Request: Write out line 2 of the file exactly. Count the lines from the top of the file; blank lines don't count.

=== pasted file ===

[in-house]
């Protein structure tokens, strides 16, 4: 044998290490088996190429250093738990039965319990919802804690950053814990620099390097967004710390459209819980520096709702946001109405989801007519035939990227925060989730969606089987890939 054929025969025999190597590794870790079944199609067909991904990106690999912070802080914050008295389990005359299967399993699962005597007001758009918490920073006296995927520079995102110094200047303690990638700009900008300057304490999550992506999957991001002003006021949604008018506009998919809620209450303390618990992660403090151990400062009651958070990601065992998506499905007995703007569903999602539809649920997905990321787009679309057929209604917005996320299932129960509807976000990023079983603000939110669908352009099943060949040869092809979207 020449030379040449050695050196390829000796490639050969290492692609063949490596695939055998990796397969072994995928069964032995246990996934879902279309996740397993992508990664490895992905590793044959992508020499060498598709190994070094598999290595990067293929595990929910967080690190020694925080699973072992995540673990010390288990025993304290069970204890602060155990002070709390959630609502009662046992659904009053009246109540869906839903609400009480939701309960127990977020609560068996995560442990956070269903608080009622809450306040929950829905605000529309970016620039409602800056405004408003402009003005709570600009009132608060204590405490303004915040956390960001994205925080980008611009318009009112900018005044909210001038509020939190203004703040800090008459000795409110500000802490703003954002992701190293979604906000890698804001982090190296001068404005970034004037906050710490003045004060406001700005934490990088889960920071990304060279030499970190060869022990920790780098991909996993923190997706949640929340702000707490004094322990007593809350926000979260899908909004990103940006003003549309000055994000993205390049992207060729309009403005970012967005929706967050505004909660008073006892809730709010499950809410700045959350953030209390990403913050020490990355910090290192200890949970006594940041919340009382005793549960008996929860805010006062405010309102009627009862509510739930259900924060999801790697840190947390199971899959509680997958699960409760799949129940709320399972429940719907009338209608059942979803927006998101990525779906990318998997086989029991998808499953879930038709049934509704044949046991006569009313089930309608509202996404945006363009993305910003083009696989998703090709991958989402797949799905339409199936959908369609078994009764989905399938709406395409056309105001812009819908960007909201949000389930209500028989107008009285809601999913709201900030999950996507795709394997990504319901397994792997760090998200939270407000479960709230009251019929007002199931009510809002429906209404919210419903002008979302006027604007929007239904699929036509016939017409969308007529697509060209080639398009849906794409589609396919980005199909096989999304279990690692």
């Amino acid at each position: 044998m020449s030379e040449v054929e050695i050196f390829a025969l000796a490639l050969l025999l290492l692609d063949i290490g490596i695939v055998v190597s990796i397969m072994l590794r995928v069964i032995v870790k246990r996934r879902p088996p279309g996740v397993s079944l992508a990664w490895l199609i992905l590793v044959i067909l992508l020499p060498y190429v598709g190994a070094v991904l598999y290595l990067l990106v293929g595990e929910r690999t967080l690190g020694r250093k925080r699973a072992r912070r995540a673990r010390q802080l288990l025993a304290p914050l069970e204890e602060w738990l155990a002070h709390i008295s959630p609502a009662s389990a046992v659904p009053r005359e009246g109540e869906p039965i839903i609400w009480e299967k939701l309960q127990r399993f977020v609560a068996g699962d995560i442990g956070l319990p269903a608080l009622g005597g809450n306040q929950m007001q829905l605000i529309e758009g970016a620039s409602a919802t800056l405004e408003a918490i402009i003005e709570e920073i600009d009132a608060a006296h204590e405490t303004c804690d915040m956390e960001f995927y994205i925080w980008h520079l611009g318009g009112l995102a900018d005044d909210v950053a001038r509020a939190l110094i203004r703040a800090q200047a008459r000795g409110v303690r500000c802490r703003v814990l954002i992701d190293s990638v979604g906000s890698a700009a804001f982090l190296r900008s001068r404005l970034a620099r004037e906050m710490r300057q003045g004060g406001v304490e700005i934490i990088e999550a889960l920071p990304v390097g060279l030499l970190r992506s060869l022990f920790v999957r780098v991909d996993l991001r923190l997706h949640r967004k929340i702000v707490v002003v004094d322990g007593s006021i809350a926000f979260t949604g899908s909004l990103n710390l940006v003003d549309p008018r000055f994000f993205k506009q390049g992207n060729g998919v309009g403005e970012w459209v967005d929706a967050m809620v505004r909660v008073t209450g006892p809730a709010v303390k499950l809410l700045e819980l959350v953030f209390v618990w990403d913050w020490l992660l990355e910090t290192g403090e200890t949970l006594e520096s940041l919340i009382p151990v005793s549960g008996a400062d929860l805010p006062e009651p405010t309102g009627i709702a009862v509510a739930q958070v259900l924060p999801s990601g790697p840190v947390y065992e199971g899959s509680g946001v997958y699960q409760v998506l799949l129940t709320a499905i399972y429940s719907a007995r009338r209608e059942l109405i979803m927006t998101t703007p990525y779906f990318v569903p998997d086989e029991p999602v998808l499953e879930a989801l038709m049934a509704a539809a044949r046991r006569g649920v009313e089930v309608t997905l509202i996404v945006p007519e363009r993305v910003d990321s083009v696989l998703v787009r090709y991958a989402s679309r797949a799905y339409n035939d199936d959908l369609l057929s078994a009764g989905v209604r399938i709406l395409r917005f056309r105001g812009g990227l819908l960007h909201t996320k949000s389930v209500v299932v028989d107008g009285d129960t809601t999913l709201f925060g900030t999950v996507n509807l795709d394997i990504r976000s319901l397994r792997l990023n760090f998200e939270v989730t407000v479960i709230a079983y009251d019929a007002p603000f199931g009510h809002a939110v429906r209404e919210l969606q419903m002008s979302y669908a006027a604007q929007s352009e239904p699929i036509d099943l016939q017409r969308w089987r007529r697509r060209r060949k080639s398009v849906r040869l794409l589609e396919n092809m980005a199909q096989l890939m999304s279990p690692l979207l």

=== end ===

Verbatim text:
């Protein structure tokens, strides 16, 4: 044998290490088996190429250093738990039965319990919802804690950053814990620099390097967004710390459209819980520096709702946001109405989801007519035939990227925060989730969606089987890939 054929025969025999190597590794870790079944199609067909991904990106690999912070802080914050008295389990005359299967399993699962005597007001758009918490920073006296995927520079995102110094200047303690990638700009900008300057304490999550992506999957991001002003006021949604008018506009998919809620209450303390618990992660403090151990400062009651958070990601065992998506499905007995703007569903999602539809649920997905990321787009679309057929209604917005996320299932129960509807976000990023079983603000939110669908352009099943060949040869092809979207 020449030379040449050695050196390829000796490639050969290492692609063949490596695939055998990796397969072994995928069964032995246990996934879902279309996740397993992508990664490895992905590793044959992508020499060498598709190994070094598999290595990067293929595990929910967080690190020694925080699973072992995540673990010390288990025993304290069970204890602060155990002070709390959630609502009662046992659904009053009246109540869906839903609400009480939701309960127990977020609560068996995560442990956070269903608080009622809450306040929950829905605000529309970016620039409602800056405004408003402009003005709570600009009132608060204590405490303004915040956390960001994205925080980008611009318009009112900018005044909210001038509020939190203004703040800090008459000795409110500000802490703003954002992701190293979604906000890698804001982090190296001068404005970034004037906050710490003045004060406001700005934490990088889960920071990304060279030499970190060869022990920790780098991909996993923190997706949640929340702000707490004094322990007593809350926000979260899908909004990103940006003003549309000055994000993205390049992207060729309009403005970012967005929706967050505004909660008073006892809730709010499950809410700045959350953030209390990403913050020490990355910090290192200890949970006594940041919340009382005793549960008996929860805010006062405010309102009627009862509510739930259900924060999801790697840190947390199971899959509680997958699960409760799949129940709320399972429940719907009338209608059942979803927006998101990525779906990318998997086989029991998808499953879930038709049934509704044949046991006569009313089930309608509202996404945006363009993305910003083009696989998703090709991958989402797949799905339409199936959908369609078994009764989905399938709406395409056309105001812009819908960007909201949000389930209500028989107008009285809601999913709201900030999950996507795709394997990504319901397994792997760090998200939270407000479960709230009251019929007002199931009510809002429906209404919210419903002008979302006027604007929007239904699929036509016939017409969308007529697509060209080639398009849906794409589609396919980005199909096989999304279990690692």